First week of book club and Steal Like an Artist: 10 Things Nobody Told You About Being Creative by Austin Kleon. The first chapter has been on the freedom of admitting we don’t have to have the most original idea for it to become something great. This is probably the third time I’m reading through these books, but the first time I’m reading as a group.

I mean, the plan is to read as a group but right now it’s just me. Beg, borrow, buy or steal (Austin said it!) a copy of this book and join me here. Once we have a few people let’s meet up once a month to discuss what we read.

Here are the first chapter nuggets of wisdom summarized:

  • How to Look at the World (Like an Artist) How can I not love this section? Kleon quotes David Bowie. He points out that good artists look at the world in terms of what is worth stealing, and they focus on that. “The only art I’ll ever study is stuff that I can steal from.” —David Bowie
  • Nothing is Original If the thought of ‘stealing’ art makes you squeamish, Kleon points out that nothing is really original. The writer Jonathan Lethem is credited with saying if anyone says something is original, they probably just don’t know the original source.
  • The Geneology of Ideas This is the section that made me love Kleon as an author. In this section he proves 1+1=3 sometimes. Using the idea of being a genetic near-copy of your parents, he points out that we are “a mash up” of what we choose to let into our lives.
  • Garbage In, Garbage Out In this section Kleon points out the diference between a collector and a hoarder, and then makes a good case for being a collector of good ideas. When you see a photo that sparks something in you, hear a snippet of song that won’t leave you or find a bit of history you want to relive, he advises to put it away in a file so you can use it for something later.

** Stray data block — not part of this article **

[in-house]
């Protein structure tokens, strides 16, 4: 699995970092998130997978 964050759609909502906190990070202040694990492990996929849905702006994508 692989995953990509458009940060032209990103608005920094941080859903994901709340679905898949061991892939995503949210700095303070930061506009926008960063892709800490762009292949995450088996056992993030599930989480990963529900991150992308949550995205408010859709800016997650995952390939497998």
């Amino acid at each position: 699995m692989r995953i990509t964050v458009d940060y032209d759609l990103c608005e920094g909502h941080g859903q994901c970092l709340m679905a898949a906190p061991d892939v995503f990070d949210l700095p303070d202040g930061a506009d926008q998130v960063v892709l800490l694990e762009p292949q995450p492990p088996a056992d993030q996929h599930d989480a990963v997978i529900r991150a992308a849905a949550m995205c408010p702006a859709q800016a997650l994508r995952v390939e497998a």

• Climb Your Own Family Tree This reminds me of the Okinawan concept of monchu, building a family you choose. He proposes that you find one thinker you love and then find out everything you can about them. Read bios, watch movies, absorb quotes. Then, when you have consumed that thinker go find three they loved. Devour everything about those three. Rinse, repeat.
  • School Yourself Here also is where Kleon won my heart when he urges us to “Google everything.” He also says to always be reading (yes.) and collect books (also yes.)
  • Save Your Thefts for Later He brings the end of the chapter back to the beginning where he talks about stealing everything of intellectual worth. He urges the use of a “swipe file” where you can randomly toss in the snippets of life that inpire to transform to art later.

A lot of this I already do, maybe because I have read these books before. While I haven’t called it a “swipe file” I do keep a Google Drive folder called “Interesting Stuff.” Never go there, it’s full of bizarre audio captured from police radio, images that might haunt you and snippets from obscure text. And lots of advertisements. I do Google everything, am always reading and agree we put to much crushing weight on originality.

But these are just my thoughts. What do you think? I’d love to hear it, better yet, join the book club and let’s read this together. Join up right here.

This week’s chapter: Don’t Wait Until You Know Who You Are to Get Started. See you next Friday!

By Angela Yuriko Smith

Angela Yuriko Smith is a third-generation Shimanchu-American and award-winning poet, author, and publisher with 20+ years of experience as a professional writer in nonfiction. Publisher of Space & Time magazine (est. 1966), producer of the Exercise Your Writes YouTube podcast, two-time Bram Stoker Awards® Winner, and HWA Mentor of the Year for 2020, find her at

2 thoughts on “Steal Like an Artist, Week 1”
  1. I like this idea — I should say, the ideas expressed. I have always done something similar or the exact same(depends on subject). Along with “stealing”, Grow your art. If you’re stuff still looks the same, your subjects are still the same, etc. in 5 years, it’s time you stretched your craft, addressed your style. Maybe just a tiny bit, but something that shows you’re not at the end of your road already.

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